Eastern Exploration

Capturing decay.

Lungenheilstätte Kolkwitz

In the 19th century, tuberculosis was prevalent in the Cottbus area, particularly affecting female workers in the textile industry (Feintuchwerke Cottbus). Responding to pressure from the physician Carl Thiem, the Brandenburg State Insurance Institution decided in 1897 to construct a sanatorium. They utilized a plot of land in the Cottbus city forest in the municipality of Kolkwitz, which had been donated by the city administration. Construction of a lung clinic, based on designs by architect Theodor Goecke, commenced with the laying of the foundation stone on August 2, 1898. After nearly two years of construction, the clinic was completed and inaugurated on June 13, 1900, with Bruno Bandelier appointed as its first chief physician. The main building and residential houses for doctors and clinic staff were erected, with construction costs estimated at around 500,000 Reichsmark.

One year after its completion, the facility was visited by the physician Robert Koch. In 1912, the clinic acquired X-ray equipment and an operating room. During World War I, operations of the lung clinic had to be temporarily suspended due to financial reasons, and normal operations only resumed from 1924 onwards. In 1925, the complex was expanded to include a mortuary and a cemetery. Towards the end of World War II, the Kolkwitz clinic housed patients from the Carl Thiem Klinikum which had been destroyed by bombs. Eventually, it was converted into a field hospital in 1944.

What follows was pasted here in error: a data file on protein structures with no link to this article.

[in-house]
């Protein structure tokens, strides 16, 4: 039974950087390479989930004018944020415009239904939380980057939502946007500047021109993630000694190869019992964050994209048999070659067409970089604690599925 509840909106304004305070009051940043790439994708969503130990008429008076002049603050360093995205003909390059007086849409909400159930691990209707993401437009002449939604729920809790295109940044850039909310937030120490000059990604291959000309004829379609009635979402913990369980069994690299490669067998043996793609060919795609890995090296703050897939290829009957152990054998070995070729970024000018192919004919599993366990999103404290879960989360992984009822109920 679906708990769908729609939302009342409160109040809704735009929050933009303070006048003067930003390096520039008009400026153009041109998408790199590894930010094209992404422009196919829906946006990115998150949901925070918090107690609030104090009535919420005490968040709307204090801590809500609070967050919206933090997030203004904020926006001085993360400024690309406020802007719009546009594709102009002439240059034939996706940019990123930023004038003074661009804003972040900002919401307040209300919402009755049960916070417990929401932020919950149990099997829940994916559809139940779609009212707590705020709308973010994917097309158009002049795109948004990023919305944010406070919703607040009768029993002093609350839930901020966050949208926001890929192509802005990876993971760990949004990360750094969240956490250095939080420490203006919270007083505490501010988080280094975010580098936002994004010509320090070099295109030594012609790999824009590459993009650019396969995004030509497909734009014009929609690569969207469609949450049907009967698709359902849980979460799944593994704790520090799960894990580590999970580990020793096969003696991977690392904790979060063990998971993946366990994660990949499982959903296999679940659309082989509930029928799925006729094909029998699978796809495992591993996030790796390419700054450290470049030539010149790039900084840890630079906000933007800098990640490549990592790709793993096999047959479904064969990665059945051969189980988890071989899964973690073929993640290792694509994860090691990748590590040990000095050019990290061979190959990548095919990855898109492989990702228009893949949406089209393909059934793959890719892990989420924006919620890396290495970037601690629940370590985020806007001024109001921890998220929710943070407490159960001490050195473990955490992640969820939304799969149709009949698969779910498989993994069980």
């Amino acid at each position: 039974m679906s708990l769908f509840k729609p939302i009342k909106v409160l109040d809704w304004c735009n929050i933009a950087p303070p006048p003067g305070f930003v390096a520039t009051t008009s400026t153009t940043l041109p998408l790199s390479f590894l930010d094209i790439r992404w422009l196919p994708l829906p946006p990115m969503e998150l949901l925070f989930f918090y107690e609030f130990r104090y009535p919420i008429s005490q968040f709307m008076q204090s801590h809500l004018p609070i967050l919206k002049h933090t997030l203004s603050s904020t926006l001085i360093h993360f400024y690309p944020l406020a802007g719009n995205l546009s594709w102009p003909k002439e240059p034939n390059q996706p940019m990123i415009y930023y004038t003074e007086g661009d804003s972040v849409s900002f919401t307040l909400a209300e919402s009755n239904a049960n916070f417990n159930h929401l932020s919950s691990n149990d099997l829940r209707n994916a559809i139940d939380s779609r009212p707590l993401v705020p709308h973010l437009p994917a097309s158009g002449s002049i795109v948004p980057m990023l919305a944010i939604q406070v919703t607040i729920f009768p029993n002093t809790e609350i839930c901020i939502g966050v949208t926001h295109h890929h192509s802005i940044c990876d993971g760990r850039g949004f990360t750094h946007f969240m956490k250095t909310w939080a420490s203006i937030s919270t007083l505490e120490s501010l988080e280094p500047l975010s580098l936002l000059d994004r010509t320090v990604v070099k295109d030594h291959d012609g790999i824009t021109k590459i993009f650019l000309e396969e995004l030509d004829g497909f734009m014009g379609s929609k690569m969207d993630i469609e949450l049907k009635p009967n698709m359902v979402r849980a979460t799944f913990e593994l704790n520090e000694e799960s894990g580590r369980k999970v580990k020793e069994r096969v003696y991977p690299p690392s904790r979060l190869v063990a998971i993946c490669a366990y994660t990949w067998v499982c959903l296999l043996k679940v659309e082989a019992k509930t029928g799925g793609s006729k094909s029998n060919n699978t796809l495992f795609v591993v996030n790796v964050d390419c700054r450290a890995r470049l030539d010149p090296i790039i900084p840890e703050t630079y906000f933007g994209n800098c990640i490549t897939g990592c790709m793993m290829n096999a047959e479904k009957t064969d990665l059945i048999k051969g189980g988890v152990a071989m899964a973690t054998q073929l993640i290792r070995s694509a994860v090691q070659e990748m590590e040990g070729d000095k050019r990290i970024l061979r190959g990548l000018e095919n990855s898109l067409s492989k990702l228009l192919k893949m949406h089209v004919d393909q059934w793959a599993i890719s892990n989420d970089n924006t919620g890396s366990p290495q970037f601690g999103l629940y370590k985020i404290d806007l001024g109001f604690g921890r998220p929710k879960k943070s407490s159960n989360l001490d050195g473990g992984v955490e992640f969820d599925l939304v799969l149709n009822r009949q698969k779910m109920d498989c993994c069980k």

After the war, the remaining medical staff continued to provide treatments for lung diseases, and from 1946, male patients were also admitted. In 1947, the director’s residence was converted into a children’s ward with 38 beds to accommodate pediatric patients. In 1949, lung treatment, especially surgery, began in Kolkwitz. By the 1950s, with around 300 beds, the Kolkwitz clinic was the largest tuberculosis sanatorium in East Germany. In 1953, the hospital became part of the Cottbus district and was renamed the ‘Bezirkskrankenhaus für Lungenkrankheiten, TBK-Heilstätte Cottbus’.

With the decline in tuberculosis cases, the Kolkwitz clinic was converted into a rehabilitation center for stroke patients in 1972. At the same time, the orthopedic, gynecological, and neurological departments of the Carl Thiem Clinic moved into the building, which also served as an academy for medical training from then on. In 1986, the area was placed under monument protection.

After the end of the GDR, the Kolkwitz clinic returned to the possession of the Landesversicherungsanstalt Brandenburg. In 1995, it was sold to a private investor who later went bankrupt. Since the orthopedic department relocated to the main Carl Thiem Klinikum site in Cottbus in December 2007, the former Kolkwitz clinic has remained vacant. It has since been sold to another investor who plans to convert the building for residential purposes. On October 21, 2021, the roof of an annex building was destroyed by fire.

This place was and can only be visited with the allowance of the owner. It’s all boarded up and heavily guarded, making it a very bad decision to set foot on the property illegally.

Next Post

Previous Post

© 2024 Eastern Exploration


Powered by TSAlliance